Awkwafina's fine dramatic skills among the pleasures of The Farewell

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      Starring Awkwafina. In English and Mandarin, with English subtitles. Rated PG

      In The Farewell, writer-director Lulu Wang reveals herself to be a major talent while allowing Awkwafina, better known for her comic antics and rapping skills, to show off impressive dramatic chops.

      The Ocean’s Eight star here plays Billi, a struggling New York writer whose current listlessness is interrupted by news that her beloved grandmother is dying of cancer. She learns this from her parents (Australia’s Diana Lin and Meditation Park dad Tzi Ma), who don’t want her to join them on their last visit home, to Changchun—a place she left as an infant—in China’s far northeast.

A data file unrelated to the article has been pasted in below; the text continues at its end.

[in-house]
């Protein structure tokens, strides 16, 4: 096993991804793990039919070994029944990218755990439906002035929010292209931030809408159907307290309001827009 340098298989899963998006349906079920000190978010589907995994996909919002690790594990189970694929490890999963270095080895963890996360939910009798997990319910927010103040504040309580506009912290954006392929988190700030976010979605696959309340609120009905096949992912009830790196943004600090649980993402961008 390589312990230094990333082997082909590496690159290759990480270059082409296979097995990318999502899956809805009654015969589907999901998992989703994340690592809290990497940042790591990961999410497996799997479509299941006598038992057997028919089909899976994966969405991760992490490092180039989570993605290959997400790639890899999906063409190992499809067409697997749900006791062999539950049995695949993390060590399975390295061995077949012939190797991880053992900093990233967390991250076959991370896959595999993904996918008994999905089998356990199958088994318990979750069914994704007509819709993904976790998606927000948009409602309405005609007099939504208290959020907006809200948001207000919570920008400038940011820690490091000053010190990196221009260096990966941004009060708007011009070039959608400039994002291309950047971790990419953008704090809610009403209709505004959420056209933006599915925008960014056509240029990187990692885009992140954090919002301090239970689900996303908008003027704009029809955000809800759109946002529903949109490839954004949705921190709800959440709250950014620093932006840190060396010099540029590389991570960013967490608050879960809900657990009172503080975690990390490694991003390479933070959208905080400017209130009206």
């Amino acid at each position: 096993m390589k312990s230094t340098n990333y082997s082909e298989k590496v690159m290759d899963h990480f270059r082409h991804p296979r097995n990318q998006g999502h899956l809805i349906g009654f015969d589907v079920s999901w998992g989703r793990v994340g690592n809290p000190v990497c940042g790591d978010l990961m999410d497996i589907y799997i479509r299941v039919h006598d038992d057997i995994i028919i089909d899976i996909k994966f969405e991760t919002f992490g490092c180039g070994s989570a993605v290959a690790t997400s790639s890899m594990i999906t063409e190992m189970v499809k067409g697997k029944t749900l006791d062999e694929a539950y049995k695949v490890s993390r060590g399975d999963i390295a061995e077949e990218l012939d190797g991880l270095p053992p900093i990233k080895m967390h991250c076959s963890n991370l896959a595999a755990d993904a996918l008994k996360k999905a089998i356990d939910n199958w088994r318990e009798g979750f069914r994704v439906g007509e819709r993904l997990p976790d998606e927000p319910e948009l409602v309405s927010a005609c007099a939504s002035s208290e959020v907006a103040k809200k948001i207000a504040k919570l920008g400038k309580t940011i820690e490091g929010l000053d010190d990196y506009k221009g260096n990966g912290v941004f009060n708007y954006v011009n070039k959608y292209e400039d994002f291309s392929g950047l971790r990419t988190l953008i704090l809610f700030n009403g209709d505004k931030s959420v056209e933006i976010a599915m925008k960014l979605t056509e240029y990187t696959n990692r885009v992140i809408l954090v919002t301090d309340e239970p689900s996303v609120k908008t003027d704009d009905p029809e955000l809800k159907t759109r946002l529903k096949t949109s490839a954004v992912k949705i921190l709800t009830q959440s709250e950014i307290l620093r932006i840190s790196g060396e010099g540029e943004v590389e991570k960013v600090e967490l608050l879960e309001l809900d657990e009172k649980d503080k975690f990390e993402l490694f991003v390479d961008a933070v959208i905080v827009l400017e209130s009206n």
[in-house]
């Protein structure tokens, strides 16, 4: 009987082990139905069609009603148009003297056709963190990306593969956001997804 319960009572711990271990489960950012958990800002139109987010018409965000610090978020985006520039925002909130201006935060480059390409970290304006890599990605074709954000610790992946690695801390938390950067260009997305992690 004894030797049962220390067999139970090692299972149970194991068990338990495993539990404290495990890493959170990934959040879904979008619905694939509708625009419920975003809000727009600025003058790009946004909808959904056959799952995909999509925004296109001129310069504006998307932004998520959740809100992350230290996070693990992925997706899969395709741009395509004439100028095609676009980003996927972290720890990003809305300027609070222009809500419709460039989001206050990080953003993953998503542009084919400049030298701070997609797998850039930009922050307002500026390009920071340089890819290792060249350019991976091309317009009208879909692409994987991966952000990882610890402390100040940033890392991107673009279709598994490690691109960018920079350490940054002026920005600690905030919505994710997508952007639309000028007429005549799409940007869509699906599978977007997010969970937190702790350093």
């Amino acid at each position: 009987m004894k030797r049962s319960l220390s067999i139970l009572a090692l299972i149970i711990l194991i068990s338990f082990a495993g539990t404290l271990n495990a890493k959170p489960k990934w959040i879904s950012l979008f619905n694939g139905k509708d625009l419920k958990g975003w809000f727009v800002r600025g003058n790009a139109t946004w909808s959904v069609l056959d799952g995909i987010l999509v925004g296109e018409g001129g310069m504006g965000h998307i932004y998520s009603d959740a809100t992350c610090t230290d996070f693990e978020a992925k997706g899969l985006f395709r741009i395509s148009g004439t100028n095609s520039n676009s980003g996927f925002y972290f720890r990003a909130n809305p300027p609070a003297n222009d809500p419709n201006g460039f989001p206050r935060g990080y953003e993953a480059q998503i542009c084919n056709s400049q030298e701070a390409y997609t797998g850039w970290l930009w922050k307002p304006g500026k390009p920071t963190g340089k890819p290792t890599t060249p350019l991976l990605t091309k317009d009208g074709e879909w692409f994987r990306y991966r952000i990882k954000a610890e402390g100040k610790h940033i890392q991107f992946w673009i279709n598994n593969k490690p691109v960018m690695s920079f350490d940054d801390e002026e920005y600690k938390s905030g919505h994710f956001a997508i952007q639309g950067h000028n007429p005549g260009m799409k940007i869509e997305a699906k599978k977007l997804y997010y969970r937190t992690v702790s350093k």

Why? The family won’t let the old lady know what’s happening, and they’re sure Billi will spill the beans.

      She goes anyway, and is advised to join in what her uncle (Yongbo Jiang) calls “a good lie”—a better title for this bittersweet culture-clash comedy. The uncle went to Japan when Billi’s clan moved to New York, and the hasty wedding of his son (Han Chen) to a Japanese girlfriend is the multicultural pretext for everyone’s abrupt homecoming.

      Billi’s white-haired Nai Nai (Zhao Shuzhen) is a kind-hearted if bossy soul who nags the conflicted young American about her shapeless clothes and mopey attitude. A aura of resigned sadness hangs over the ostensibly happy, food-rich get-togethers, and the expected family arguments eschew sentimentality and sitcom beats, let alone the glitz of Crazy Rich Asians.

      Aside from some rhythmic missteps, the movie doesn’t quite get around to developing the character of the hesitant groom, and it doesn’t show much interest in Billi’s talents, if any. This is odd, because the story was previously rendered as a personal memoir by Wang. She still seems to be working out what that trip to China meant. But if the process is somewhat unresolved, it’s immensely entertaining to watch.